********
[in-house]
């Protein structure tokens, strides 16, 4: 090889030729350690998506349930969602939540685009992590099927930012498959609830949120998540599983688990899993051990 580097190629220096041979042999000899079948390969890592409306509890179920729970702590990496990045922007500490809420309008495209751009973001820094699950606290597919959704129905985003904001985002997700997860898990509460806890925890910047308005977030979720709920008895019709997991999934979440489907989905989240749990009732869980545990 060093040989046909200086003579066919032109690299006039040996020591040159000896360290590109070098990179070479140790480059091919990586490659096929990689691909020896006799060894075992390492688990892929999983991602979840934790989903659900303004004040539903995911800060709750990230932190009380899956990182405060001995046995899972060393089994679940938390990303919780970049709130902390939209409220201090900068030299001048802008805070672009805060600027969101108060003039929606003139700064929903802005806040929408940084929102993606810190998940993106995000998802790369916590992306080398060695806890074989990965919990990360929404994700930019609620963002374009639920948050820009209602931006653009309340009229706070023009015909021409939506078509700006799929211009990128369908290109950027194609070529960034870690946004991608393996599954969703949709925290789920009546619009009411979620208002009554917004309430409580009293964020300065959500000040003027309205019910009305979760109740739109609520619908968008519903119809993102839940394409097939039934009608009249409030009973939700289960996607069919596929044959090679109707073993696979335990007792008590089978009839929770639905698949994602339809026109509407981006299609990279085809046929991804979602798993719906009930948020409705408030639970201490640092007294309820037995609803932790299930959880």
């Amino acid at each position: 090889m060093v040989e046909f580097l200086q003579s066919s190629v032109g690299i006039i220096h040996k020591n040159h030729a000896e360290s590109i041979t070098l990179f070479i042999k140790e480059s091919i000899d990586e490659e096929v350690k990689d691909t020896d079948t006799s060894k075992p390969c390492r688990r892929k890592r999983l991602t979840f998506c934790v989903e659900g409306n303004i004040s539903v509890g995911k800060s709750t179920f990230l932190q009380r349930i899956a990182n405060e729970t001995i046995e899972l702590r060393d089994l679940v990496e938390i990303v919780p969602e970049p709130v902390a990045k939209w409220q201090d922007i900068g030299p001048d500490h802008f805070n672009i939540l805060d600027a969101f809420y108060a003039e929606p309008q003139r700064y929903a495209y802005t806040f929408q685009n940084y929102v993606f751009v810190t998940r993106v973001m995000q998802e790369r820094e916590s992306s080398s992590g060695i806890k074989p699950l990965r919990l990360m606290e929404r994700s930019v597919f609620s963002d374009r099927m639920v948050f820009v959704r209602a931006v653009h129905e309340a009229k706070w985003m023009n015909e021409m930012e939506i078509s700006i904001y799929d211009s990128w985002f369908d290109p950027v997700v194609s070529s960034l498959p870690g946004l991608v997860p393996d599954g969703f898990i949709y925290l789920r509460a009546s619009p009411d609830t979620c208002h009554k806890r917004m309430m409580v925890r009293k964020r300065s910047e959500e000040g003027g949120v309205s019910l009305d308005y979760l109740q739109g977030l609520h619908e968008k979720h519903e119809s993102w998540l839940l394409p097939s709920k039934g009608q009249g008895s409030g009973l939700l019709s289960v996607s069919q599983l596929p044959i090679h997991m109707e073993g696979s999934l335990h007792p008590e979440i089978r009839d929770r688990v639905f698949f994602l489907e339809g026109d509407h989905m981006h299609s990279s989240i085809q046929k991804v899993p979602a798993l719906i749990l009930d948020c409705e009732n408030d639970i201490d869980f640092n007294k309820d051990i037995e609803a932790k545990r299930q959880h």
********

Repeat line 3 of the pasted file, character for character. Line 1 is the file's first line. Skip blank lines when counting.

């Amino acid at each position: 090889m060093v040989e046909f580097l200086q003579s066919s190629v032109g690299i006039i220096h040996k020591n040159h030729a000896e360290s590109i041979t070098l990179f070479i042999k140790e480059s091919i000899d990586e490659e096929v350690k990689d691909t020896d079948t006799s060894k075992p390969c390492r688990r892929k890592r999983l991602t979840f998506c934790v989903e659900g409306n303004i004040s539903v509890g995911k800060s709750t179920f990230l932190q009380r349930i899956a990182n405060e729970t001995i046995e899972l702590r060393d089994l679940v990496e938390i990303v919780p969602e970049p709130v902390a990045k939209w409220q201090d922007i900068g030299p001048d500490h802008f805070n672009i939540l805060d600027a969101f809420y108060a003039e929606p309008q003139r700064y929903a495209y802005t806040f929408q685009n940084y929102v993606f751009v810190t998940r993106v973001m995000q998802e790369r820094e916590s992306s080398s992590g060695i806890k074989p699950l990965r919990l990360m606290e929404r994700s930019v597919f609620s963002d374009r099927m639920v948050f820009v959704r209602a931006v653009h129905e309340a009229k706070w985003m023009n015909e021409m930012e939506i078509s700006i904001y799929d211009s990128w985002f369908d290109p950027v997700v194609s070529s960034l498959p870690g946004l991608v997860p393996d599954g969703f898990i949709y925290l789920r509460a009546s619009p009411d609830t979620c208002h009554k806890r917004m309430m409580v925890r009293k964020r300065s910047e959500e000040g003027g949120v309205s019910l009305d308005y979760l109740q739109g977030l609520h619908e968008k979720h519903e119809s993102w998540l839940l394409p097939s709920k039934g009608q009249g008895s409030g009973l939700l019709s289960v996607s069919q599983l596929p044959i090679h997991m109707e073993g696979s999934l335990h007792p008590e979440i089978r009839d929770r688990v639905f698949f994602l489907e339809g026109d509407h989905m981006h299609s990279s989240i085809q046929k991804v899993p979602a798993l719906i749990l009930d948020c409705e009732n408030d639970i201490d869980f640092n007294k309820d051990i037995e609803a932790k545990r299930q959880h």